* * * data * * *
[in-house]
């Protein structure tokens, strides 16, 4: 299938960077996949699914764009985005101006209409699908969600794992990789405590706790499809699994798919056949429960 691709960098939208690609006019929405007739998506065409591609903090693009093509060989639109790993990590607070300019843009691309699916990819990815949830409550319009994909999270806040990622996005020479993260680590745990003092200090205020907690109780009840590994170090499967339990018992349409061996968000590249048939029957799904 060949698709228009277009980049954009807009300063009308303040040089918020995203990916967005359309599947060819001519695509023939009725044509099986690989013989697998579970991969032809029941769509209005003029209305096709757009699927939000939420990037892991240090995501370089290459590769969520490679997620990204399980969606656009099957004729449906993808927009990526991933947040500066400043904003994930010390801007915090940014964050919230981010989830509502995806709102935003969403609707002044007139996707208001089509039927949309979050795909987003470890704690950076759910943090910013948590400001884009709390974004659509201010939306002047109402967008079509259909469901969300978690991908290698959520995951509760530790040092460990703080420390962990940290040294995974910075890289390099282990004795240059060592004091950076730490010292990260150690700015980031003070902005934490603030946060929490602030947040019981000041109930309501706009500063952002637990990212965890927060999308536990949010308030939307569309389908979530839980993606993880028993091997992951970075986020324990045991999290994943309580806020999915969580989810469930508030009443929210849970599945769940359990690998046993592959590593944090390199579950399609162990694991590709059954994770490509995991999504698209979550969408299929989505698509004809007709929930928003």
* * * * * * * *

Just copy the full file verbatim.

[in-house]
């Protein structure tokens, strides 16, 4: 299938960077996949699914764009985005101006209409699908969600794992990789405590706790499809699994798919056949429960 691709960098939208690609006019929405007739998506065409591609903090693009093509060989639109790993990590607070300019843009691309699916990819990815949830409550319009994909999270806040990622996005020479993260680590745990003092200090205020907690109780009840590994170090499967339990018992349409061996968000590249048939029957799904 060949698709228009277009980049954009807009300063009308303040040089918020995203990916967005359309599947060819001519695509023939009725044509099986690989013989697998579970991969032809029941769509209005003029209305096709757009699927939000939420990037892991240090995501370089290459590769969520490679997620990204399980969606656009099957004729449906993808927009990526991933947040500066400043904003994930010390801007915090940014964050919230981010989830509502995806709102935003969403609707002044007139996707208001089509039927949309979050795909987003470890704690950076759910943090910013948590400001884009709390974004659509201010939306002047109402967008079509259909469901969300978690991908290698959520995951509760530790040092460990703080420390962990940290040294995974910075890289390099282990004795240059060592004091950076730490010292990260150690700015980031003070902005934490603030946060929490602030947040019981000041109930309501706009500063952002637990990212965890927060999308536990949010308030939307569309389908979530839980993606993880028993091997992951970075986020324990045991999290994943309580806020999915969580989810469930508030009443929210849970599945769940359990690998046993592959590593944090390199579950399609162990694991590709059954994770490509995991999504698209979550969408299929989505698509004809007709929930928003």